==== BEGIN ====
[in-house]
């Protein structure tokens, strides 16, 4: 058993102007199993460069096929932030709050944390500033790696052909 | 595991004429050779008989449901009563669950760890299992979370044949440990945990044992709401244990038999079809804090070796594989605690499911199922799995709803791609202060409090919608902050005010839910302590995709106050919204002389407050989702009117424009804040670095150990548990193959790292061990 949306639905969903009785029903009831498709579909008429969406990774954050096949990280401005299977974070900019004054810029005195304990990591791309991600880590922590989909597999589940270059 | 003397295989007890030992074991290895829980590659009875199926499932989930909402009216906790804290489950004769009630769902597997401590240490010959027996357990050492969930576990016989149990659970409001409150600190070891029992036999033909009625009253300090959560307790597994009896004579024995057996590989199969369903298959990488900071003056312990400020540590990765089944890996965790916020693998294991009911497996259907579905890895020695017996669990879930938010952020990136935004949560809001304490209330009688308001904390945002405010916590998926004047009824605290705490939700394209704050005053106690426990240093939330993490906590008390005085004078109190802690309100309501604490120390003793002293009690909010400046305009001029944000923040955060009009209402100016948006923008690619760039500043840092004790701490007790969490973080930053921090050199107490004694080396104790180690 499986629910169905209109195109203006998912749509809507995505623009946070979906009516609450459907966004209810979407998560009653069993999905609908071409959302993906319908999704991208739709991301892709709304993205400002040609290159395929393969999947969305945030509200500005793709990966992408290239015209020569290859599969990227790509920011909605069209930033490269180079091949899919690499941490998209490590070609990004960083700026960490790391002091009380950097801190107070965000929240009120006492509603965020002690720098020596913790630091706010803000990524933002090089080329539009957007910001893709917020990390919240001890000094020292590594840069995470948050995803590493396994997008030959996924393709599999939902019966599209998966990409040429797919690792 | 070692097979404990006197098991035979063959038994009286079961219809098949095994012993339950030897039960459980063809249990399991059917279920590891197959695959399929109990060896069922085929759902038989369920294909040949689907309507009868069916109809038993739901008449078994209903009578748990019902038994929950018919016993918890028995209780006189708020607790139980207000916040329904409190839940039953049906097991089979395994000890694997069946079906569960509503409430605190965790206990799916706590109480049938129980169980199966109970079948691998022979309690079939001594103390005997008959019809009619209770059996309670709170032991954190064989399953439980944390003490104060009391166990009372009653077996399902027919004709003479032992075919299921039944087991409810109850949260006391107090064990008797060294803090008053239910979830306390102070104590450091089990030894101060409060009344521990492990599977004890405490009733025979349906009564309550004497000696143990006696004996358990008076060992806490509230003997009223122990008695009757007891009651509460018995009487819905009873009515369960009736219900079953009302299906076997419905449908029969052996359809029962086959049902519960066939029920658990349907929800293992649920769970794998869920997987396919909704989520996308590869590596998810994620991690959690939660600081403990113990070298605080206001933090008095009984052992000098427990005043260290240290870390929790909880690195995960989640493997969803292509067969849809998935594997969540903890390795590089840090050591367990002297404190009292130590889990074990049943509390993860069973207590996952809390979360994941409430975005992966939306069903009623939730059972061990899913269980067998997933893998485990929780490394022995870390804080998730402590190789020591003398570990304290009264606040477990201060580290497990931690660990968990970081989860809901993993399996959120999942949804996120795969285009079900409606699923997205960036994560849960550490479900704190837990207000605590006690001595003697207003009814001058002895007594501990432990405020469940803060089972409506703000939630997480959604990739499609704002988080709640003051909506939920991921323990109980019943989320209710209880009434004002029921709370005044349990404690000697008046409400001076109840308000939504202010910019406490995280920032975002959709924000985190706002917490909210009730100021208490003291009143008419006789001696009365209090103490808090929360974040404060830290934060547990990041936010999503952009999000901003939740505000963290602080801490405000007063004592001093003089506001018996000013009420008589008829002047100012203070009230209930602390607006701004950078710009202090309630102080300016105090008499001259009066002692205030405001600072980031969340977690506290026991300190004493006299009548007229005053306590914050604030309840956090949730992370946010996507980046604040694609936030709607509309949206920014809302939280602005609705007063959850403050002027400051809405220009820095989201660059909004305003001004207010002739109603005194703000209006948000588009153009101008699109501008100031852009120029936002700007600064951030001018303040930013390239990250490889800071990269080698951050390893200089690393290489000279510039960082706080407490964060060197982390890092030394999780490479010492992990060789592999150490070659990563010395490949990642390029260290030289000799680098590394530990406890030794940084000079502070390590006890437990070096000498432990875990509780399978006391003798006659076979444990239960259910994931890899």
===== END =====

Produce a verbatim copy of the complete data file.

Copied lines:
[in-house]
């Protein structure tokens, strides 16, 4: 058993102007199993460069096929932030709050944390500033790696052909 | 595991004429050779008989449901009563669950760890299992979370044949440990945990044992709401244990038999079809804090070796594989605690499911199922799995709803791609202060409090919608902050005010839910302590995709106050919204002389407050989702009117424009804040670095150990548990193959790292061990 949306639905969903009785029903009831498709579909008429969406990774954050096949990280401005299977974070900019004054810029005195304990990591791309991600880590922590989909597999589940270059 | 003397295989007890030992074991290895829980590659009875199926499932989930909402009216906790804290489950004769009630769902597997401590240490010959027996357990050492969930576990016989149990659970409001409150600190070891029992036999033909009625009253300090959560307790597994009896004579024995057996590989199969369903298959990488900071003056312990400020540590990765089944890996965790916020693998294991009911497996259907579905890895020695017996669990879930938010952020990136935004949560809001304490209330009688308001904390945002405010916590998926004047009824605290705490939700394209704050005053106690426990240093939330993490906590008390005085004078109190802690309100309501604490120390003793002293009690909010400046305009001029944000923040955060009009209402100016948006923008690619760039500043840092004790701490007790969490973080930053921090050199107490004694080396104790180690 499986629910169905209109195109203006998912749509809507995505623009946070979906009516609450459907966004209810979407998560009653069993999905609908071409959302993906319908999704991208739709991301892709709304993205400002040609290159395929393969999947969305945030509200500005793709990966992408290239015209020569290859599969990227790509920011909605069209930033490269180079091949899919690499941490998209490590070609990004960083700026960490790391002091009380950097801190107070965000929240009120006492509603965020002690720098020596913790630091706010803000990524933002090089080329539009957007910001893709917020990390919240001890000094020292590594840069995470948050995803590493396994997008030959996924393709599999939902019966599209998966990409040429797919690792 | 070692097979404990006197098991035979063959038994009286079961219809098949095994012993339950030897039960459980063809249990399991059917279920590891197959695959399929109990060896069922085929759902038989369920294909040949689907309507009868069916109809038993739901008449078994209903009578748990019902038994929950018919016993918890028995209780006189708020607790139980207000916040329904409190839940039953049906097991089979395994000890694997069946079906569960509503409430605190965790206990799916706590109480049938129980169980199966109970079948691998022979309690079939001594103390005997008959019809009619209770059996309670709170032991954190064989399953439980944390003490104060009391166990009372009653077996399902027919004709003479032992075919299921039944087991409810109850949260006391107090064990008797060294803090008053239910979830306390102070104590450091089990030894101060409060009344521990492990599977004890405490009733025979349906009564309550004497000696143990006696004996358990008076060992806490509230003997009223122990008695009757007891009651509460018995009487819905009873009515369960009736219900079953009302299906076997419905449908029969052996359809029962086959049902519960066939029920658990349907929800293992649920769970794998869920997987396919909704989520996308590869590596998810994620991690959690939660600081403990113990070298605080206001933090008095009984052992000098427990005043260290240290870390929790909880690195995960989640493997969803292509067969849809998935594997969540903890390795590089840090050591367990002297404190009292130590889990074990049943509390993860069973207590996952809390979360994941409430975005992966939306069903009623939730059972061990899913269980067998997933893998485990929780490394022995870390804080998730402590190789020591003398570990304290009264606040477990201060580290497990931690660990968990970081989860809901993993399996959120999942949804996120795969285009079900409606699923997205960036994560849960550490479900704190837990207000605590006690001595003697207003009814001058002895007594501990432990405020469940803060089972409506703000939630997480959604990739499609704002988080709640003051909506939920991921323990109980019943989320209710209880009434004002029921709370005044349990404690000697008046409400001076109840308000939504202010910019406490995280920032975002959709924000985190706002917490909210009730100021208490003291009143008419006789001696009365209090103490808090929360974040404060830290934060547990990041936010999503952009999000901003939740505000963290602080801490405000007063004592001093003089506001018996000013009420008589008829002047100012203070009230209930602390607006701004950078710009202090309630102080300016105090008499001259009066002692205030405001600072980031969340977690506290026991300190004493006299009548007229005053306590914050604030309840956090949730992370946010996507980046604040694609936030709607509309949206920014809302939280602005609705007063959850403050002027400051809405220009820095989201660059909004305003001004207010002739109603005194703000209006948000588009153009101008699109501008100031852009120029936002700007600064951030001018303040930013390239990250490889800071990269080698951050390893200089690393290489000279510039960082706080407490964060060197982390890092030394999780490479010492992990060789592999150490070659990563010395490949990642390029260290030289000799680098590394530990406890030794940084000079502070390590006890437990070096000498432990875990509780399978006391003798006659076979444990239960259910994931890899």